BRITAIN’S relationship with the United States would suffer a “mortal blow” if the Trident nuclear deterrent is not renewed, former shadow defence secretary Bernard Jenkin said.
The “symbiotic” UK-US relationship is vital for the country’s security in the world and gives Britain leverage over American policy.
The Tory MP for Harwich and North Essex said European partners such as France would find it hard to justify keeping a deterrent in times of austerity and public pressure if Britain scrapped Trident.
If European nuclear power was diminished, the US would not remain as committed to Nato as they would have to shoulder too much of the burden for a European nuclear deterrent, he said.
“Don’t imagine for a moment that it would be easy for a French government equally afflicted by austerity and public pressures for them to sustain their deterrent if we were going to wind down ours,” Mr Jenkin said.
“Don’t believe for a second that the United States would remain as committed to Nato and the transatlantic alliance if it became apparent that the European powers were no longer prepared to shoulder their burden of nuclear responsibility in the defence of our own continent.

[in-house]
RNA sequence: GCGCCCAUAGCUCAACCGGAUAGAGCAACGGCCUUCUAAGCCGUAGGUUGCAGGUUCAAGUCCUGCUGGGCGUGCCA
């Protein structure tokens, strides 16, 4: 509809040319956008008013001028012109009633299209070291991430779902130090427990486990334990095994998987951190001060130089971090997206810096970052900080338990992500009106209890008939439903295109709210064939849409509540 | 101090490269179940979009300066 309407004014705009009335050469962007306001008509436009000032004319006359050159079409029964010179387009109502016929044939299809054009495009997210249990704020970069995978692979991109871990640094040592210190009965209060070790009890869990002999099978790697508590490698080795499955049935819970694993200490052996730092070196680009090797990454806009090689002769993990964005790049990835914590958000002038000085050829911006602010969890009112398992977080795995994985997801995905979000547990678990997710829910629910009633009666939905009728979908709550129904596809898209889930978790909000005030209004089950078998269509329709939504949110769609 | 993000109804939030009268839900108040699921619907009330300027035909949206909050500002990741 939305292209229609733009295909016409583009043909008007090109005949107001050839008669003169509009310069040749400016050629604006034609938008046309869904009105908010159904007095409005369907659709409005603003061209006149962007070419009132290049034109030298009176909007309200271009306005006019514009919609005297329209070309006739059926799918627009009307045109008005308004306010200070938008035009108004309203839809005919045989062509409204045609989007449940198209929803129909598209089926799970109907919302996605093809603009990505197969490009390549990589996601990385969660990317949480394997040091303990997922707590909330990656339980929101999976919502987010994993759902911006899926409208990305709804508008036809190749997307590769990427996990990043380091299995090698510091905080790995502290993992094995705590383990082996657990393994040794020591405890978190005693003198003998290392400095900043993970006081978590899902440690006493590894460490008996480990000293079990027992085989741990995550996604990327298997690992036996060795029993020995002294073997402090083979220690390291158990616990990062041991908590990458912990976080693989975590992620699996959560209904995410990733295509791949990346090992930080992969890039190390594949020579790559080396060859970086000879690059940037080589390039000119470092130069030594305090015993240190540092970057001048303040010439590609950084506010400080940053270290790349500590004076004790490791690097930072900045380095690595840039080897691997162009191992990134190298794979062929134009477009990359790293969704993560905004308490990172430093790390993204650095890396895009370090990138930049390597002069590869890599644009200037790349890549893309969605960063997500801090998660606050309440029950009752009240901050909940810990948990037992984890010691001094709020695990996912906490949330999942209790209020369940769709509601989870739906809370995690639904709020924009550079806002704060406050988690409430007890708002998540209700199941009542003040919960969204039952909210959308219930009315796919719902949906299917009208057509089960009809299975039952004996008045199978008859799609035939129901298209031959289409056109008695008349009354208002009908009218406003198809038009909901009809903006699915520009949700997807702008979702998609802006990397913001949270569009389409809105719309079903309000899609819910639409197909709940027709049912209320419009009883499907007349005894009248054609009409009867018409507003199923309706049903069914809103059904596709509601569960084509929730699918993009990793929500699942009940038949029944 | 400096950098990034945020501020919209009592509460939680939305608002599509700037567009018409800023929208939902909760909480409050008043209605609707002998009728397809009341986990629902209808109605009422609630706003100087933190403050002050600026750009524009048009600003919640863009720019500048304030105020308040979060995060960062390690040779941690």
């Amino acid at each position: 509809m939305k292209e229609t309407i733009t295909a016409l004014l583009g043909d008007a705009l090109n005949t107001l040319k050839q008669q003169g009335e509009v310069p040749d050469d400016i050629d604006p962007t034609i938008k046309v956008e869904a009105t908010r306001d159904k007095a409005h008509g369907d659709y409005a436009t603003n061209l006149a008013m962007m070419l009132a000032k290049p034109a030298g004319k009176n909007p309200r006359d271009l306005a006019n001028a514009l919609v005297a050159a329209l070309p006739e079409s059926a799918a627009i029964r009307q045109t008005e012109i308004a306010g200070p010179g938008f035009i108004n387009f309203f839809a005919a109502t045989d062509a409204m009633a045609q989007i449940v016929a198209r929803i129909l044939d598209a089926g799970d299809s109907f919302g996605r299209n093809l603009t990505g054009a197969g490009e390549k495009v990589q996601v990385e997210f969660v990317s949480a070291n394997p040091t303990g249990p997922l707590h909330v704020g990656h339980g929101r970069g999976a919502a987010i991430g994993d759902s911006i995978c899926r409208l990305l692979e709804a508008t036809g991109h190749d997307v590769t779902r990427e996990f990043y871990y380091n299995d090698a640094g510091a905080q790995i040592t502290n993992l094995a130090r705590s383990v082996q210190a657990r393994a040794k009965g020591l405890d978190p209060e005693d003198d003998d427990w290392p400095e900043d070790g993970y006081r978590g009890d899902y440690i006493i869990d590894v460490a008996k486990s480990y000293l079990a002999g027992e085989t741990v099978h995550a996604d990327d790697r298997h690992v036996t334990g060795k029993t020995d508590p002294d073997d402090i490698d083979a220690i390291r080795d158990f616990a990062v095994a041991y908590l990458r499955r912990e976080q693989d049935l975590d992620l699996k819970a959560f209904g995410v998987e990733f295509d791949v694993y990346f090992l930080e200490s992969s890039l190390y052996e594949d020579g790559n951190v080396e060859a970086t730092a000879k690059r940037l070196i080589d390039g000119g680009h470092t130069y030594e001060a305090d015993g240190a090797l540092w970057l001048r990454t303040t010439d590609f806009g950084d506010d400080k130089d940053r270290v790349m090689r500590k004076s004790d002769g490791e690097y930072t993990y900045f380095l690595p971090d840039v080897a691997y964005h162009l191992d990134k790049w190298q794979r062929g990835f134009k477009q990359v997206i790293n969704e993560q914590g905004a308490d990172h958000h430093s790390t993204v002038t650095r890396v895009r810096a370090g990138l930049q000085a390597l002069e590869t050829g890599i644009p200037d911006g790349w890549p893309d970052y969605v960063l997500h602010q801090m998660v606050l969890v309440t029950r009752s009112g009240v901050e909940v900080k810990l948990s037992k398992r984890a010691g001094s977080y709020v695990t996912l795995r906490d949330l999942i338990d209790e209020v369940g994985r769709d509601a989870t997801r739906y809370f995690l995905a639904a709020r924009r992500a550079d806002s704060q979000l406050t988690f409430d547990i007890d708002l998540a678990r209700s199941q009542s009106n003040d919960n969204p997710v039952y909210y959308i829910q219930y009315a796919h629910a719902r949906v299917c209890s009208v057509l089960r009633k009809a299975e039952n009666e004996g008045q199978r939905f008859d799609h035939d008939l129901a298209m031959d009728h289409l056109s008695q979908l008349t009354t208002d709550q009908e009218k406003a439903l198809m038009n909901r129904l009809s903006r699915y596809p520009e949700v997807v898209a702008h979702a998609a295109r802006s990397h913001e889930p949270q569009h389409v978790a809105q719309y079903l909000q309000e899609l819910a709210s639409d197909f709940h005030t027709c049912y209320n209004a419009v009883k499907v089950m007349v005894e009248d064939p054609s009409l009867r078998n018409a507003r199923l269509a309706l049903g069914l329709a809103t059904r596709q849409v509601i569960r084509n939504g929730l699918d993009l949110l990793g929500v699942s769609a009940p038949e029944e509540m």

“And don’t believe for a minute that the UK’s relationship with the US could stay the same if we threw the gift of the Trident nuclear deterrent back in their faces after they have gone to such lengths to share the costs, to share the development, to share the risks of the same system that we deploy that they use themselves.”
He went on: “The Americans can only do so much less unless they have international support and we are always their first port of call for international support.
“It’s our influence over American policy, that’s what gives us our leverage over American policy, that’s why the first person the American president always calls in a really big international crisis - not the French, not the Germans, not the Japanese, not the Indians, not the Chinese - it’s always the British Prime Minister that the American president calls.
“This is burden sharing in the real sense of the word and were we not to sustain contingency deterrents, it would be a mortal blow to the US-UK relationship, it would be a mortal blow to our security in the world, the ability for us to contribute to global security, it would be a mortal blow for Nato.”